[Tropical Storm Barry, seen here by GOES East on July 12, 2019, at 9 a.m. ET, strengthens over the warm waters of the northern Gulf of Mexico prior to reaching hurricane strength.]
[NOAA] From July 16-19, 2019, the National Geodetic Survey (NGS) collected aerial damage assessment images in the aftermath of Hurricane Barry. Imagery was collected in specific areas identified by NOAA in coordination with FEMA and other state and federal partners. Collected images are available to view online via the NGS aerial imagery viewer.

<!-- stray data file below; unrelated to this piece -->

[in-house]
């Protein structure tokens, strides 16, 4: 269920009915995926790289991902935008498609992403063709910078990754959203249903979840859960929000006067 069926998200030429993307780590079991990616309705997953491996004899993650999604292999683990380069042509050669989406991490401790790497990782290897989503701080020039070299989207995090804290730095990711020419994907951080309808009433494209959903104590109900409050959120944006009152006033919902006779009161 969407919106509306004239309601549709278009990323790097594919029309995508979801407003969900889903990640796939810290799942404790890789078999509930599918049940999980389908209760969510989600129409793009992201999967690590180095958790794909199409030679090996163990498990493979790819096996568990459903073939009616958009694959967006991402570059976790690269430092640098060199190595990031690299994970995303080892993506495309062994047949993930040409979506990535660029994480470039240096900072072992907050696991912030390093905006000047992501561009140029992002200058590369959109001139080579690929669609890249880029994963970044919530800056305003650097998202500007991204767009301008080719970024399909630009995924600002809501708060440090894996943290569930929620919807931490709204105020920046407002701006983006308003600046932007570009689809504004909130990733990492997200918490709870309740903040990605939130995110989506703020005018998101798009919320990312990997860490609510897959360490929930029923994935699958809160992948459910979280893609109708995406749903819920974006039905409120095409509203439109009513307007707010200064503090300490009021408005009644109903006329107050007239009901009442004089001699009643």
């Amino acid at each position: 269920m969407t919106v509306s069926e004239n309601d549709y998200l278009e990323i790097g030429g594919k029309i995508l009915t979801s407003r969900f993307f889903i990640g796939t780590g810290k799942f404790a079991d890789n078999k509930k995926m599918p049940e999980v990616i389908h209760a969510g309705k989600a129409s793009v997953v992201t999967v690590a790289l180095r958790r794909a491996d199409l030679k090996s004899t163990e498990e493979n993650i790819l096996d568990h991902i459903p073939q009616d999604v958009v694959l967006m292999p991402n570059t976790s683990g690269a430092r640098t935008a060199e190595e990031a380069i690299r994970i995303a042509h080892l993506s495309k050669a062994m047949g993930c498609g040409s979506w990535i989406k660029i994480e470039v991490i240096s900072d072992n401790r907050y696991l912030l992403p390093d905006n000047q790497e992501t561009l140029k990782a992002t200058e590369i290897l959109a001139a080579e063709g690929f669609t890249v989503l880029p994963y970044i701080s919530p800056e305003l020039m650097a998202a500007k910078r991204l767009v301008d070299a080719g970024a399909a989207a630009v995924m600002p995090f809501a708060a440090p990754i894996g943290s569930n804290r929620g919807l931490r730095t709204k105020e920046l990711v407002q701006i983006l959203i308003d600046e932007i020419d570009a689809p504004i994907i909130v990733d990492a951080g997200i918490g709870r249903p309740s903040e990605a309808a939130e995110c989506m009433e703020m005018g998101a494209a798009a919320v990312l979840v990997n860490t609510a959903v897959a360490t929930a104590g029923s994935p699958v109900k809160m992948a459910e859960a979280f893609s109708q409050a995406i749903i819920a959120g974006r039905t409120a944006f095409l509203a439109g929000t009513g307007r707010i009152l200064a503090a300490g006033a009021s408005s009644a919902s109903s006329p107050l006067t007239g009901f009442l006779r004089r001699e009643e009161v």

[Before imagery (top) and after (bottom, July 16th) of flooding north of Intracoastal City, Louisiana]
NOAA’s aerial imagery aids safe navigation and captures damage to coastal areas caused by a storm. Aerial imagery is a crucial tool to determine the extent of the damage inflicted by flooding, and to compare baseline coastal areas to assess the damage to major ports and waterways, coastlines, critical infrastructure, and coastal communities. This imagery provides a cost-effective way to better understand the damage sustained to both property and the environment.
Edited for WeatherNation by Meteorologist Mace Michaels